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A decade of conservation effects assessment research by the USDA Agricultural Research Service: Progress overview and future outlook
- Tomer, M. D., Sadler, E. J., Lizotte, R. E., Bryant, R. B., Potter, T. L., Moore, M. T., Veith, T. L., Baffaut, C., Locke, M. A., Walbridge, M. R.
- Journal of soil and water conservation 2014 v.69 no.5 pp. 365-373
- Agricultural Research Service, Conservation Effects Assessment Project, agricultural watersheds, agrochemicals, climate, conservation practices, cover crops, cropland, ecosystem services, ecosystems, farm management, hydrologic models, land use, nutrient retention, nutrients, phosphorus, pollution load, risk, runoff, sediment yield, sediments, soil quality, stream channels, water conservation, water quality, watershed hydrology, watershed management, winter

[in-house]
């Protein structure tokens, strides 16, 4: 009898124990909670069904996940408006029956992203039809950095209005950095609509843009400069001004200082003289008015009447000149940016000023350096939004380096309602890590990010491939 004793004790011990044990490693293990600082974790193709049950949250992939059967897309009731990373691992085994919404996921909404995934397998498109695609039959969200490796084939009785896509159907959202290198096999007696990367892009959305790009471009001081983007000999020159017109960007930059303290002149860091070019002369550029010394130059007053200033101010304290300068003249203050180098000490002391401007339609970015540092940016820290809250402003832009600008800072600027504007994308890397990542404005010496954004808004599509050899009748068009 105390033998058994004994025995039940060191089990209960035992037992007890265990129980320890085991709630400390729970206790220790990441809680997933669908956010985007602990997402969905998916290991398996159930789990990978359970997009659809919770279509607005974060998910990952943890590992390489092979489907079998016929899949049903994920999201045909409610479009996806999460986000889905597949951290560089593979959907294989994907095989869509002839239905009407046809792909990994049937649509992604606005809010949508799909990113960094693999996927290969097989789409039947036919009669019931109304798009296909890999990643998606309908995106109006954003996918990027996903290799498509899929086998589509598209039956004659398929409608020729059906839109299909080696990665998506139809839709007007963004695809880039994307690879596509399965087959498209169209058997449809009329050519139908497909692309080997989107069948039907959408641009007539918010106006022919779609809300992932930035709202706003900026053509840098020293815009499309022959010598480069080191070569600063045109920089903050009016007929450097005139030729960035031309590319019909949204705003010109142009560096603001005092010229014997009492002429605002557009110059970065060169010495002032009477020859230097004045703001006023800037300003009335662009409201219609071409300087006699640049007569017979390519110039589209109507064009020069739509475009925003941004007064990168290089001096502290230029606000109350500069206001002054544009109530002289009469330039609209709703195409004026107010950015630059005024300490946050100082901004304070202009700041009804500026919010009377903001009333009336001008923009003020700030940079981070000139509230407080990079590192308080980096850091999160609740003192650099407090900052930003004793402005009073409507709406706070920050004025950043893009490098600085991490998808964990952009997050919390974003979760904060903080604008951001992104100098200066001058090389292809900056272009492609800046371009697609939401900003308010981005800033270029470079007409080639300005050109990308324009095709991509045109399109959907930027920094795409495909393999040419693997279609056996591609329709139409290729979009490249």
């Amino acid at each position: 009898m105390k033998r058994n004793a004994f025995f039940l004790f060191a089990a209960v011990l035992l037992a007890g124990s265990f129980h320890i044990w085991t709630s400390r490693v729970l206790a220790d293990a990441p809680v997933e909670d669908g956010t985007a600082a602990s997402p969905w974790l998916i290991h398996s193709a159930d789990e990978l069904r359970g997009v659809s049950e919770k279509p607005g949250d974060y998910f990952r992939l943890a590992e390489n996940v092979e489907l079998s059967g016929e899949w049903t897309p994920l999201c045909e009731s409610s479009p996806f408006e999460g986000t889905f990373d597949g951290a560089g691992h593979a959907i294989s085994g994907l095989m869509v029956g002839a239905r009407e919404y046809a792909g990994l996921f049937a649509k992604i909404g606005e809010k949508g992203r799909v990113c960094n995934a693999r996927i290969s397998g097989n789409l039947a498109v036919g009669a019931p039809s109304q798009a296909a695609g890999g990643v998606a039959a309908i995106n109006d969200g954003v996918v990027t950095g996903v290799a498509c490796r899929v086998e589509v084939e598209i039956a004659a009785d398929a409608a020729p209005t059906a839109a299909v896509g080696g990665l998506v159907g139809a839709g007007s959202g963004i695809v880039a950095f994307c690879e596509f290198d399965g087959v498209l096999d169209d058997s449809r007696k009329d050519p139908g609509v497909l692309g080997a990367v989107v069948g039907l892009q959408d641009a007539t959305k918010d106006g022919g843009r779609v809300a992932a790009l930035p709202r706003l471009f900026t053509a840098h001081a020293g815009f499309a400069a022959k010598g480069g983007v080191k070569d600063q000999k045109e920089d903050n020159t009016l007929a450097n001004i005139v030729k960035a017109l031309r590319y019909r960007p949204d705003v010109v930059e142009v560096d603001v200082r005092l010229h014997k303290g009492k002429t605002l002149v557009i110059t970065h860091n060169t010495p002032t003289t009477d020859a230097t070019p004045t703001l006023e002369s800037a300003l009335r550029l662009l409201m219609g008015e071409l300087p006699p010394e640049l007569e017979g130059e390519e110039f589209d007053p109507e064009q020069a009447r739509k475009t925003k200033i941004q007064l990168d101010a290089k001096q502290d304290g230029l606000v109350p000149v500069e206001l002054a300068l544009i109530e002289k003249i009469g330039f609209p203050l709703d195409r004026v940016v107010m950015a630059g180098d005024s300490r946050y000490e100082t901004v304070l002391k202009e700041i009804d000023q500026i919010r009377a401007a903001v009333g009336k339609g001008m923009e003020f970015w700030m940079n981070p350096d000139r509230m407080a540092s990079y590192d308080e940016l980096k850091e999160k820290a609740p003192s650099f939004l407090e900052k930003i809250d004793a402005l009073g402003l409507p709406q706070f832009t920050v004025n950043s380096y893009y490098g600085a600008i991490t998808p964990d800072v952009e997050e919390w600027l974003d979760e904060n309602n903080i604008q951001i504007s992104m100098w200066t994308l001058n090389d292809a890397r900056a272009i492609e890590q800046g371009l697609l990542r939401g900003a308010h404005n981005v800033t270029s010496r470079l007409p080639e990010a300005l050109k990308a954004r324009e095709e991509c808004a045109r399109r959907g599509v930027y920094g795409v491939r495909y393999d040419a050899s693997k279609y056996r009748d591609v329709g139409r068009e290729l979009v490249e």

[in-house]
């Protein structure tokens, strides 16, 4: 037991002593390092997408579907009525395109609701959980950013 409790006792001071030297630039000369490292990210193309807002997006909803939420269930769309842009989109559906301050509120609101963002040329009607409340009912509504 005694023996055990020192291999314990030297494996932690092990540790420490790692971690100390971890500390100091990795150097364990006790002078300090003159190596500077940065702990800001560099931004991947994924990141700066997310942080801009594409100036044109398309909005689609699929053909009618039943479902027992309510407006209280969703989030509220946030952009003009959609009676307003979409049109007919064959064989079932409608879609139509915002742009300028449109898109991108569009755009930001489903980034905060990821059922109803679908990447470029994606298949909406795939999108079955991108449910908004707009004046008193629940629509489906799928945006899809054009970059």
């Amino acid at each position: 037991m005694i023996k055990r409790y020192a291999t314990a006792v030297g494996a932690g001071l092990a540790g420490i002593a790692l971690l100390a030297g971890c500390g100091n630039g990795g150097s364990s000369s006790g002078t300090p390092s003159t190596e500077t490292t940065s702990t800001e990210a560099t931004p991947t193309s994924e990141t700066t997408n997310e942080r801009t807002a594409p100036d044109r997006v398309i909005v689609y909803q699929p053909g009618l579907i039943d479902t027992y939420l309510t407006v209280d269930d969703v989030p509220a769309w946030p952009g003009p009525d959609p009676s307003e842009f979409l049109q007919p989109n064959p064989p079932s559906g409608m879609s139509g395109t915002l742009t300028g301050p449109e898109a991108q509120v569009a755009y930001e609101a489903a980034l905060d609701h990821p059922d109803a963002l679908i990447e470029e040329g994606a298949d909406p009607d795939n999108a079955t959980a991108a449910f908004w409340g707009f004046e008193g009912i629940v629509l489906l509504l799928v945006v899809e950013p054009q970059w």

- Ten years ago, the USDA Agricultural Research Service (ARS) began a series of watershed assessment studies as part of the Conservation Effects Assessment Project (CEAP). In this overview, a decade of research progress in 14 watersheds dominated by rain-fed croplands is reviewed to introduce a special section of this journal issue containing papers describing multiwatershed syntheses. The papers evaluate impacts of agricultural practices on soil quality, stream sediment sources, and the role of climate variability in watershed studies and conservation assessments at the watershed scale. The cross-watershed comparisons help enhance our understanding of emerging conservation technologies in terms of their readiness and suitability for wide-scale adoption. Research from ARS CEAP watershed assessments published during the past 10 years suggests encouraging (1) wider adoption of minimum disturbance technologies to reduce runoff risks associated with applying manure, nutrients, and agrichemicals; (2) adoption of winter cover crops; and (3) a renewed emphasis on riparian corridors to control loads of sediment, phosphorus (P), and other contaminants originating from within (and near) stream channels. The management of agricultural watersheds requires that watershed-scale data can be interpreted and applied in management at the farm scale, and that farm-scale information, including financial and management constraints, can be used to clarify watershed management opportunities and challenges. Substantial research needs remain, including social engagement of agricultural communities, use of multiple conservation practices to account for environmental tradeoffs, improved models to simulate the dynamics of nutrient retention and movement in watersheds, and understanding ecosystem responses to changes in water quality. Moreover, a long-term commitment to understand land use trends, water quality dynamics, climate impacts, and the real effectiveness of precision conservation approaches for improving water quality will help secure agriculture’s capacity to provide food, water, and other ecosystem services vital to society.